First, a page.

To better know how AlphaGeometry works, we first must understand the nature of IMO geometry problems. These problems are based on diagrams that need new geometric constructs, such as points, lines, and circles, to be added before they can be solved.

When AlphaGeometry encounters one of these problems, it employs its language model in the first place to predict which new constructs would be most useful to add from an infinite number of possibilities. These clues help fill in the gaps and allow the symbolic engine to make further deductions about the diagram and close in on the solution. The whole process is depicted below:

Source: Google

This innovative dual approach allows AlphaGeometry not only to predict useful constructs but also to explain and validate its decisions.

Leveraging synthetic data

One of the most significant challenges during the development of AlphaGeometry was the training process. Translating the properties and relationships within geometric objects (i.e., space, distance, shape, relative positives) to a machine-readable format is a complex undertaking, for geometry-specific programming languages are narrowly defined and struggle to capture human proofs that are derived using tools beyond the scope of geometry, such as complex numbers.

This situation creates a data bottleneck that hinders the use of machine learning techniques for geometry purposes.

To overcome this limitation, Google DeepMind researchers developed a novel method that leverages parallel computing techniques to generate a vast pool of synthetic training data –comprising 100 million unique diagrams of geometric objects. Check out our separate article to discover what synthetic data is.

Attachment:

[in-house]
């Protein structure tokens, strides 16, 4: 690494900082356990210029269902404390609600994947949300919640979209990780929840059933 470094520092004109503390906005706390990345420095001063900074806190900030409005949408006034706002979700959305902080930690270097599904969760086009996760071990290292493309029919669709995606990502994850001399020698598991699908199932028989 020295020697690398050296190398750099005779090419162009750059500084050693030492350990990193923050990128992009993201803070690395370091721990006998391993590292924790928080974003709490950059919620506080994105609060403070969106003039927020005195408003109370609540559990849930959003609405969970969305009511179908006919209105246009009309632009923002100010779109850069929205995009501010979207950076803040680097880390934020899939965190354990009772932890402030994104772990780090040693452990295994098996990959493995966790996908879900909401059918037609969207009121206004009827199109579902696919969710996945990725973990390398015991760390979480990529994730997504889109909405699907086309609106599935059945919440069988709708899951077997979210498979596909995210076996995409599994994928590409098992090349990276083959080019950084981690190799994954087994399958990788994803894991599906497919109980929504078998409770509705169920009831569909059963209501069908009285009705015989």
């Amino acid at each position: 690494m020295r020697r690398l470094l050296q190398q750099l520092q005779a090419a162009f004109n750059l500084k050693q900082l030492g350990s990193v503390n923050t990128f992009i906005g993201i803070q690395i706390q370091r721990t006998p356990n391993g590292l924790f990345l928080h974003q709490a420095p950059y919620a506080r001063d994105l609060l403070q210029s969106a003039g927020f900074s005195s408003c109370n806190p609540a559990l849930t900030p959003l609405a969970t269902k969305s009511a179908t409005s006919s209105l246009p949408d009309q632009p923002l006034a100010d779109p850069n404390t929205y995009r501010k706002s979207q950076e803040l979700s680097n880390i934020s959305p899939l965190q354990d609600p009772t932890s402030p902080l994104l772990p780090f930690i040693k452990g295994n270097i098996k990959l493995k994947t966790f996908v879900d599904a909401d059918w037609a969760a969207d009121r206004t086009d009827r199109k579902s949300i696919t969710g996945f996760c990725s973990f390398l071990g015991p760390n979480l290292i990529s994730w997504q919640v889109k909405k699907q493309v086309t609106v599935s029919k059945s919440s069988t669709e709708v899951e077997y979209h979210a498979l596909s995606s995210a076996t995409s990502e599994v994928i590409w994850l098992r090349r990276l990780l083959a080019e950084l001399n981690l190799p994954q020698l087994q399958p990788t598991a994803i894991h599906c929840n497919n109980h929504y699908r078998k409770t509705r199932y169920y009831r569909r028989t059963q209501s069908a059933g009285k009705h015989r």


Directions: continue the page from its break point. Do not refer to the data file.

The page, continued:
Such training data was then used by the model to learn all the properties and relationships, as well as the geometric theorem and their associated proofs. All without the need for human demonstrations. The synthetic data generation process is illustrated in the following image:

Source: Nature

The wide availability of synthetic data allows AlphaGeometry’s language model to make good suggestions for new constructs when encountering new geometry problems.

What does AlphaGeometry Mean for the Future of AI Research?

AlphaGeometry is a research model specifically designed for solving abstract geometric problems. Despite its unprecedented performance, AlphaGeometry is solely trained to tackle IMO questions (and only part of it, for IMO tests also comprise problems from other domains of mathematics, such as algebra, number theory, and combinatorics).

AlphaGeometry is not aimed at making contributions in disciplines where geometry plays a fundamental role, such as architecture, engineering, and art. Rather, it’s a promising example of how neural language and symbolic models can be combined to enhance reasoning capabilities in future AI systems.

The development of novel approaches to generate large-scale synthetic data, as demonstrated during the training of AlphaGeometry, is bringing us close to this new frontier of AI research.

The ultimate goal is to build a new generation of AI systems that can surpass the limitations and shortcomings of current large language models. This will be possible by equipping new models with advanced reasoning and problem-solving skills that can help generalize knowledge across mathematical fields and beyond.

Learn More

We hope you enjoyed this article about DeeMind AlphaGeometry. We are just at the beginning of the AI revolution that is rapidly changing our world. The stakes are high, so staying in tune with the latest developments is important.

DataCamp is working hard to help you navigate the AI revolution. Check out our dedicated articles and courses on generative AI.